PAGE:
Prolyl hydroxylase 3 (PHD3) hydroxylates HIFα in the presence of oxygen, leading to HIFα degradation. PHD3 inhibits tumorigenesis. However, the underlying mechanism is not well understood. Herein, we demonstrate that PHD3 inhibits the metastasis of colon cancer cells through the occludin-p38 MAPK pathway independent of its hydroxylase activity. We find that PHD3 inhibits colon cancer cell metastasis in the presence of the PHD inhibitor DMOG, and prolyl hydroxylase-deficient PHD3 (H196A) suppresses cell metastasis as well. PHD3 controls the stability of the tight junction protein occludin in a hydroxylase-independent manner. We further find that PHD3-inhibited colon cancer cell metastasis is rescued by knockdown of occludin and that occludin acts as a negative regulator of cell metastasis, implying that PHD3 suppresses metastasis through occludin. Furthermore, knockdown of occludin induces phosphorylation of p38 MAPK, and the p38 inhibitor SB203580 impedes cell migration and invasion induced by occludin knockdown, indicating that occludin functions through p38. Moreover, knockdown of occludin enhances the expression of MKK3/6, the upstream kinase of p38, while overexpression of occludin decreases its expression. Our results suggest that PHD3 inhibits the metastasis of colon cancer cells through the occludin-p38 pathway independent of its hydroxylase activity. These findings reveal a previously undiscovered mechanism underlying the regulation of cancer cell metastasis by PHD3 and highlight a noncanonical hydroxylase-independent function of PHD3 in the suppression of cancer cells.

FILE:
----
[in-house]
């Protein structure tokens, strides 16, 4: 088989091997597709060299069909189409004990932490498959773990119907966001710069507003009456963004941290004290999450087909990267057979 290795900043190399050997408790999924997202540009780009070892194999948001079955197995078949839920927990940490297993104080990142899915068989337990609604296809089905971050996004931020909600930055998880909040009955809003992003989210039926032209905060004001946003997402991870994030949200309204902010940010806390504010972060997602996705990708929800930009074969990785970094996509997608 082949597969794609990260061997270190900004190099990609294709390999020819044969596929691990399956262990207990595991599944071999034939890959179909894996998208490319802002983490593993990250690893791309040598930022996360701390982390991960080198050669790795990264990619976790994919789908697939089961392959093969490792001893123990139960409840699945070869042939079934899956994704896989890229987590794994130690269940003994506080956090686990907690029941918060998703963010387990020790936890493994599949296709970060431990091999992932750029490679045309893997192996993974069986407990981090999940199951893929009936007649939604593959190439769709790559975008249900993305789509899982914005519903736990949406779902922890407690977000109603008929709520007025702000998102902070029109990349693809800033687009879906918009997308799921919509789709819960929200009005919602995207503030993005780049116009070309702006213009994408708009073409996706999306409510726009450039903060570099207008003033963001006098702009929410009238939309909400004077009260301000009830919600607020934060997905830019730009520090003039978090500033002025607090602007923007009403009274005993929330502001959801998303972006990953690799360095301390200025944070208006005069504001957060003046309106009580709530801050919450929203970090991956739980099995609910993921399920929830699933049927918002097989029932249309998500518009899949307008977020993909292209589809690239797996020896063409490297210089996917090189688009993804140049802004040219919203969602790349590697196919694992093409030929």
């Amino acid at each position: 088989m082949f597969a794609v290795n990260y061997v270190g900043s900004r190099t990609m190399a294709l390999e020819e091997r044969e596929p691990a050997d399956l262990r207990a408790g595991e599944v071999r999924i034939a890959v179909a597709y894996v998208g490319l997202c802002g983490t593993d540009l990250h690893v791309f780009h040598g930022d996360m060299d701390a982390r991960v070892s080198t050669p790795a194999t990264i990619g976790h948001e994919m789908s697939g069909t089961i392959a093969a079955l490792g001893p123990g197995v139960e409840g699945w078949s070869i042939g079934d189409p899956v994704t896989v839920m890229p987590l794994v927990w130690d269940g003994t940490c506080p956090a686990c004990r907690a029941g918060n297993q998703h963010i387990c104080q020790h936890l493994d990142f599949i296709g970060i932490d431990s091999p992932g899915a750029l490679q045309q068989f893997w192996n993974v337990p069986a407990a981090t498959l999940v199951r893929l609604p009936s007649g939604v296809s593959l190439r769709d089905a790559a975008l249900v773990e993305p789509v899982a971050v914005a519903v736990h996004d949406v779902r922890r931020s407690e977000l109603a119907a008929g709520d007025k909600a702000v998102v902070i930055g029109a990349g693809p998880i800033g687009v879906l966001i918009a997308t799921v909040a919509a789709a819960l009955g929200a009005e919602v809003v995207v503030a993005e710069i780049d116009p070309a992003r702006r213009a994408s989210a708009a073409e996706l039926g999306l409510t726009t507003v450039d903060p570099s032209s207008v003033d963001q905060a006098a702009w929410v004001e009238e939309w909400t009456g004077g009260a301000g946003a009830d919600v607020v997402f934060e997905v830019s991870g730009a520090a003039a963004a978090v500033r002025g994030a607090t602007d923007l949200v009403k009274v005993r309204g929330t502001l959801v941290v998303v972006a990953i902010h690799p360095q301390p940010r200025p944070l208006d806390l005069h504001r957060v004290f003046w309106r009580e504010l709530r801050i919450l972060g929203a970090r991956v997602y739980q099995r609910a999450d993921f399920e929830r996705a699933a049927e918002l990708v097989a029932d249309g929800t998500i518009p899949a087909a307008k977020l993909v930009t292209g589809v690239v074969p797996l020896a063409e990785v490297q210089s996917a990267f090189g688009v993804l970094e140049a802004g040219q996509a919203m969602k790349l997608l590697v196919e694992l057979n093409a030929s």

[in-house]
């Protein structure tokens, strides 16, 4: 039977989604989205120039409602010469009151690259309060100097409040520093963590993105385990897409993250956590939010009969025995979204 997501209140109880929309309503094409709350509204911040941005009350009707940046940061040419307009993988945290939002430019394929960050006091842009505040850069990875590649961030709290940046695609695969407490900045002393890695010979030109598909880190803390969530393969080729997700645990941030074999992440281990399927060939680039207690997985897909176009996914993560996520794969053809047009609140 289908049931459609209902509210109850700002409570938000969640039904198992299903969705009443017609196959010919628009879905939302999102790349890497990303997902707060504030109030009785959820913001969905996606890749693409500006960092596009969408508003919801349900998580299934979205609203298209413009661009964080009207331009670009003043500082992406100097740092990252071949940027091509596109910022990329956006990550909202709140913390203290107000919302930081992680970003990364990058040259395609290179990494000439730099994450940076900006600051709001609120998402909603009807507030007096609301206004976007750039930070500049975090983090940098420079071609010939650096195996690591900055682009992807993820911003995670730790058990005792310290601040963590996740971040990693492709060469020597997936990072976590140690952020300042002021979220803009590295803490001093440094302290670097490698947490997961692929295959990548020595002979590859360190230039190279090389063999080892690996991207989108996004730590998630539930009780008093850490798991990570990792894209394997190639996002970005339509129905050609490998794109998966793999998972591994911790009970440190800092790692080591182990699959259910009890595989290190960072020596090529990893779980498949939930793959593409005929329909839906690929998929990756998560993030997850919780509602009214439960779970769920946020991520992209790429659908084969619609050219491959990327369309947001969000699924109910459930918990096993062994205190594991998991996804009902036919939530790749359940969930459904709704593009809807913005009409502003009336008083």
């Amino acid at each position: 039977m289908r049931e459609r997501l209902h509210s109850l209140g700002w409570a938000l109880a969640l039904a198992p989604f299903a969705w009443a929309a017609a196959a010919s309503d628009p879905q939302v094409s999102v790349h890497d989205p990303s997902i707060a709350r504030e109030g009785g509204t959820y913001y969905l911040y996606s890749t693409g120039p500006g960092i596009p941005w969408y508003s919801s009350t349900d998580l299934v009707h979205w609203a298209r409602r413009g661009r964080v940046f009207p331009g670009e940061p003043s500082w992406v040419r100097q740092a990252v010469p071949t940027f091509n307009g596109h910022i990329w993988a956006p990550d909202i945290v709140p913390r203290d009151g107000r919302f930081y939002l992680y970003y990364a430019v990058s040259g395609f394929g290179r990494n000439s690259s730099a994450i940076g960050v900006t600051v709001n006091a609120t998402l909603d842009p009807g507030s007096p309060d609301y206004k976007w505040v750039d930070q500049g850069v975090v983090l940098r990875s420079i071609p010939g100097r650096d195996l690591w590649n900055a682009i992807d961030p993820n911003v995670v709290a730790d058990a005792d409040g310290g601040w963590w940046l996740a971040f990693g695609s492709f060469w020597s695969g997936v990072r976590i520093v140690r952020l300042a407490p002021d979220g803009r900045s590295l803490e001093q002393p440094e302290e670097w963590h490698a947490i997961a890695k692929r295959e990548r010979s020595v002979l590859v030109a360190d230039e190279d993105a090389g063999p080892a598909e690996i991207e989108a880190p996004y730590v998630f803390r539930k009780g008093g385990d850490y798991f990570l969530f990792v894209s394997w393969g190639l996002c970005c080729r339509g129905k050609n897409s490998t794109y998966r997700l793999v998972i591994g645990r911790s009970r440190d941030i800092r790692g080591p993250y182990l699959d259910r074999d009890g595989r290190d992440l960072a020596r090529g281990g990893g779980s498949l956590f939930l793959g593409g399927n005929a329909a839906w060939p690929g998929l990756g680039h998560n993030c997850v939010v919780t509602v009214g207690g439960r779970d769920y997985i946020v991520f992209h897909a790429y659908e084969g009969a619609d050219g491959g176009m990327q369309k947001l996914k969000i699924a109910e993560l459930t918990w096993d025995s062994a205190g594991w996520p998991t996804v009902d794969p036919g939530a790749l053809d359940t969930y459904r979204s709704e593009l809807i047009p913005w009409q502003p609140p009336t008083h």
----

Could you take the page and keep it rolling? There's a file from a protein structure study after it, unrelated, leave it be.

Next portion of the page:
Alternating current stimulation promotes neurite outgrowth and plasticity in neurons through activation of the PI3K/AKT signaling pathway.

As a commonly used physical intervention, electrical stimulation (ES) has been demonstrated to be effective in the treatment of central nervous system disorders. Currently, researchers are studying the effects of electrical stimulation on individual neurons and neural networks, which are dependent on factors such as stimulation intensity, duration, location, and neuronal properties. However, the exact mechanism of action of electrical stimulation remains unclear. In some cases, repeated or prolonged electrical stimulation can lead to changes in the morphology or function of the neuron. In this study, immunofluorescence staining and Sholl analysis are used to assess changes in the neurite number and axon length to determine the optimal pattern and stimulation parameters of ES for neurons. Neuronal death and plasticity are detected by TUNEL staining and microelectrode array assays, respectively. mRNA sequencing and bioinformatics analysis are applied to predict the key targets of the action of ES on neurons, and the identified targets are validated by western blot analysis and qRT-PCR. The effects of alternating current stimulation (ACS) on neurons are more significant than those of direct current stimulation (DCS), and the optimal parameters are 3 μA and 20 min. ACS stimulation significantly increases the number of neurites, the length of axons and the spontaneous electrical activity of neurons, significantly elevates the expression of growth-associated protein-43 (GAP-43) without significant changes in the expression of neurotrophic factors. Furthermore, application of PI3K/AKT-specific inhibitors significantly abolishes the beneficial effects of ES on neurons, confirming that the PI3K/AKT pathway is an important potential signaling pathway in the action of ES.